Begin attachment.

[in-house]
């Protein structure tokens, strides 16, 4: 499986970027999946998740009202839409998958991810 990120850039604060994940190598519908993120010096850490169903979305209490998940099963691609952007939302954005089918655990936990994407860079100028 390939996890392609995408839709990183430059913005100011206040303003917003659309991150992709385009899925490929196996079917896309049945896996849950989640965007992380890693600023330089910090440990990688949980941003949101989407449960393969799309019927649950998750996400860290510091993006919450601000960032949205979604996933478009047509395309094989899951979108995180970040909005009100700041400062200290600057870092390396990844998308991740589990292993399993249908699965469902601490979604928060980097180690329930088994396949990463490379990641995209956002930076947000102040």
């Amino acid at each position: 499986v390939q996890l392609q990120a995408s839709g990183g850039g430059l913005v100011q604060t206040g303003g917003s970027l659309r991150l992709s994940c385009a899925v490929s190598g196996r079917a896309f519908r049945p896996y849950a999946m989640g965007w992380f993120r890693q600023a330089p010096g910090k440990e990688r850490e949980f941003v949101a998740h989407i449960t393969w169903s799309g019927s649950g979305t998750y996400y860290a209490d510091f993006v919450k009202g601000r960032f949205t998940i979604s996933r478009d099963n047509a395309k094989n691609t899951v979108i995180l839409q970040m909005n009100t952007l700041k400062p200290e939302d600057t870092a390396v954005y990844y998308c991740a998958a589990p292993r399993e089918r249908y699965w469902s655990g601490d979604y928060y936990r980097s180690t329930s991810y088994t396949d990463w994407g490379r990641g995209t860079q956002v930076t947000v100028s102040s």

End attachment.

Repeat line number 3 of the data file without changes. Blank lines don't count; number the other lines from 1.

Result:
């Amino acid at each position: 499986v390939q996890l392609q990120a995408s839709g990183g850039g430059l913005v100011q604060t206040g303003g917003s970027l659309r991150l992709s994940c385009a899925v490929s190598g196996r079917a896309f519908r049945p896996y849950a999946m989640g965007w992380f993120r890693q600023a330089p010096g910090k440990e990688r850490e949980f941003v949101a998740h989407i449960t393969w169903s799309g019927s649950g979305t998750y996400y860290a209490d510091f993006v919450k009202g601000r960032f949205t998940i979604s996933r478009d099963n047509a395309k094989n691609t899951v979108i995180l839409q970040m909005n009100t952007l700041k400062p200290e939302d600057t870092a390396v954005y990844y998308c991740a998958a589990p292993r399993e089918r249908y699965w469902s655990g601490d979604y928060y936990r980097s180690t329930s991810y088994t396949d990463w994407g490379r990641g995209t860079q956002v930076t947000v100028s102040s």